The choice of metal for new pipes at the fire-damaged Chevron oil refinery in Richmond could complicate restoration of the plant to full fuel production.

A Chevron representative said Monday that the gasoline-making plant won't repair equipment damaged in the Aug. 6 fire until regulators' safety concerns are resolved about the company's pick of a metal alloy called "9 chromium."

Chevron will not proceed until all the safety issues have been "thoroughly discussed" with regulators, Barbara Smith, a Chevron refinery senior business manager, told the Bay Area's air pollution board Monday at its meeting in San Francisco.

Chevron has touted the "9 chromium alloy" as an upgrade over the carbon steel pipe that broke at least in part due to corrosion when exposed to high sulfur crude.

The smoke from the fire sent 15,000 people to local hospitals with complaints of breathing difficulty, throat irritation and headaches.

Chevron has said it plans to finish refinery repairs in the first quarter of 2013.

The federal Chemical Safety Board has questions about the decisions and wants answers.

In a letter sent Saturday to Richmond officials, the federal safety agency demanded Chevron release documents by Dec. 7 to explain why it picked the chromium alloy over a stainless steel pipe touted by the American Petroleum Institute as resistant to sulfur-induced corrosion.

"The difficulty in predicting corrosion rates underscores the need for choosing the safest materials of construction, since inspections based on predictable corrosion rates may not prove to be reliable," Rafael Moure Eraso, chairman of the federal safety board, wrote.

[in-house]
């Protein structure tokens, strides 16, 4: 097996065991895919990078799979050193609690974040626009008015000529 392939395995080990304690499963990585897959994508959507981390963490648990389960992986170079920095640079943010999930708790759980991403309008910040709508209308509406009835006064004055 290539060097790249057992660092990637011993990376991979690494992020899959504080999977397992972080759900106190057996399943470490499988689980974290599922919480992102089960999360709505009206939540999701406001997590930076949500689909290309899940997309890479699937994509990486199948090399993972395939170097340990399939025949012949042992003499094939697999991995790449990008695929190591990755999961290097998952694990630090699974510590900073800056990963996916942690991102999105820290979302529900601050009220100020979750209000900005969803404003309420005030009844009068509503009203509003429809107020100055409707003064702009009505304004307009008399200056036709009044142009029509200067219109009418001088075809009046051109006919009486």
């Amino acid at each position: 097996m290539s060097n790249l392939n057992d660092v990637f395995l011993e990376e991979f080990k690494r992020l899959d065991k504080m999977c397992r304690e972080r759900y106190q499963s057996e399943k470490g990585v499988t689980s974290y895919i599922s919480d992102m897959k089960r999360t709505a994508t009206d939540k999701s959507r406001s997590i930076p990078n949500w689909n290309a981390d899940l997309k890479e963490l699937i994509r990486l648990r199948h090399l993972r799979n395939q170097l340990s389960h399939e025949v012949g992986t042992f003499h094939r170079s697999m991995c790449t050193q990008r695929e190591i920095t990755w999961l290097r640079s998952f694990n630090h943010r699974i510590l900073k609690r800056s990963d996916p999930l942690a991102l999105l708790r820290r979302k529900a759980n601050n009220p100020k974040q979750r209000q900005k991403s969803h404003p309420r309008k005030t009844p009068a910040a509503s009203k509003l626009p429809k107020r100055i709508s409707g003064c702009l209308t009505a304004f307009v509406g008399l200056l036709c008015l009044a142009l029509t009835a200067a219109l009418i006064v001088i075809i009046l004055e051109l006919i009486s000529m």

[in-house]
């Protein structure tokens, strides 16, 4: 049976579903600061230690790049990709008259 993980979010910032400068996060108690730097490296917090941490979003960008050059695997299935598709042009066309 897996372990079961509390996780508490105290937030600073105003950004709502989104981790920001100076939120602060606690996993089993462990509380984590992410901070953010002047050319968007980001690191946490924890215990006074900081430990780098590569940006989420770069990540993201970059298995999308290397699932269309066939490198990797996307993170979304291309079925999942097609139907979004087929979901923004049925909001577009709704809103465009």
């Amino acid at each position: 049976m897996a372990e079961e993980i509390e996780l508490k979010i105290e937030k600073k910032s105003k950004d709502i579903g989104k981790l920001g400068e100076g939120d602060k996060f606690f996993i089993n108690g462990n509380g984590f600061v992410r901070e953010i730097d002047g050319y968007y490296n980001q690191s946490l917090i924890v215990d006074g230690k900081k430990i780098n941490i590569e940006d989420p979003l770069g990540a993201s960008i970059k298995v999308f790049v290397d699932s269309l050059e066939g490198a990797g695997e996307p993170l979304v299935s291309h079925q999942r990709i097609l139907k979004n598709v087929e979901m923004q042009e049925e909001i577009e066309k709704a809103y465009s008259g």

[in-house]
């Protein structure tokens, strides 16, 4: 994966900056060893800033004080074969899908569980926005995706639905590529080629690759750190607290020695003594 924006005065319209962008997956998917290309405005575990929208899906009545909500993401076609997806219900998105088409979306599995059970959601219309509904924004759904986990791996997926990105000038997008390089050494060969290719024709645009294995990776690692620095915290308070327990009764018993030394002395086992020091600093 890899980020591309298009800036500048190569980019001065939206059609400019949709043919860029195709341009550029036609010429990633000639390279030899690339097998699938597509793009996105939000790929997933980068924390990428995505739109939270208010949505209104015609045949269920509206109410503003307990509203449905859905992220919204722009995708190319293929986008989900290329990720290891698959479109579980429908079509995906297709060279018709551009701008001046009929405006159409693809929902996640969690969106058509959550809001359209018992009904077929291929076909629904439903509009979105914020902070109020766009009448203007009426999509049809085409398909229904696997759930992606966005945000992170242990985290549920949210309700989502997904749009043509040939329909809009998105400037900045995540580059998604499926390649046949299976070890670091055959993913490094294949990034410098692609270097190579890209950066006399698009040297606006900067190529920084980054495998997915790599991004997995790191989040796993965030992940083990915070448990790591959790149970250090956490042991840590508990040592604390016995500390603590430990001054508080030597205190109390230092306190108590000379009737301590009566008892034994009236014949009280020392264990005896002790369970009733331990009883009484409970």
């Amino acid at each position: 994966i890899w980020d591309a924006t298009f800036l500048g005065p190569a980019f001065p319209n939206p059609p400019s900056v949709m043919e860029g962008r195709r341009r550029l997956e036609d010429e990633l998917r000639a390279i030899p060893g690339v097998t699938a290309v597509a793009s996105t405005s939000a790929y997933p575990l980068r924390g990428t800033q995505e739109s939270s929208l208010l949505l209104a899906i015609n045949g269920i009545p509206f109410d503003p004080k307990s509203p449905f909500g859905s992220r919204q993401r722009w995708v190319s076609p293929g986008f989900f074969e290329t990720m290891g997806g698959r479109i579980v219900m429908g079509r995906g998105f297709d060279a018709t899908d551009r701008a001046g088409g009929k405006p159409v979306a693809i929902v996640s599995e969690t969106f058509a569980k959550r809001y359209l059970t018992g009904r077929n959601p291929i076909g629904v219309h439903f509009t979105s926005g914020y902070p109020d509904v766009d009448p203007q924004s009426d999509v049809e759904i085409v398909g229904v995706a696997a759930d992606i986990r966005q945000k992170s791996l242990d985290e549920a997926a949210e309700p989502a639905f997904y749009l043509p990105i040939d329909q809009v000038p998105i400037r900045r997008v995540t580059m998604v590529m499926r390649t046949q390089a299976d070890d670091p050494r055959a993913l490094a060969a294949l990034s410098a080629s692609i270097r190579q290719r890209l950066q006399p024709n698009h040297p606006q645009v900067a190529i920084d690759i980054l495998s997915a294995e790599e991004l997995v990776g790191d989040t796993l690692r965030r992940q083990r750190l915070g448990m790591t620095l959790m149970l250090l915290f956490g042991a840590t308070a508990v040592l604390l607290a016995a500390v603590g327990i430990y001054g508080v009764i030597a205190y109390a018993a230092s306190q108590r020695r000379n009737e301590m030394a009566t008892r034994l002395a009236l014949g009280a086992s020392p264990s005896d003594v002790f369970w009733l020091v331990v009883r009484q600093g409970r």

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He also said Washington state safety investigators believe that a February fire at a BP refinery near Cherry Point was related to corrosion in pipe made of "9 chromium."

"Photographs of the piping failure at BP," Moure Eraso said, "show a striking resemblance to the failure at Chevron."

In the air board meeting in San Francisco, Smith, the Chevron representative, said that refiners selected the chrome alloy as the best all-around material.

While stainless steel is regarded as effective in resisting corrosion related to sulfur, the steel can become brittle at high temperatures, she said.

Chevron is seeking permits from the city of Richmond to fix rather than replace the refiner unit damaged by the fire.

Air pollution board administrators said it's the responsibility of the city of Richmond -- not the air board -- to make the call on the metal to go into the pipes.

The Richmond City Council is scheduled to discuss the Chevron repair plan at the council's meeting at 6:30 p.m. Tuesday at the City Council chamber at Civic Center Plaza and Macdonald Avenue.

Contact Denis Cuff at 925-943-8267. Follow him at Twitter.com/deniscuff.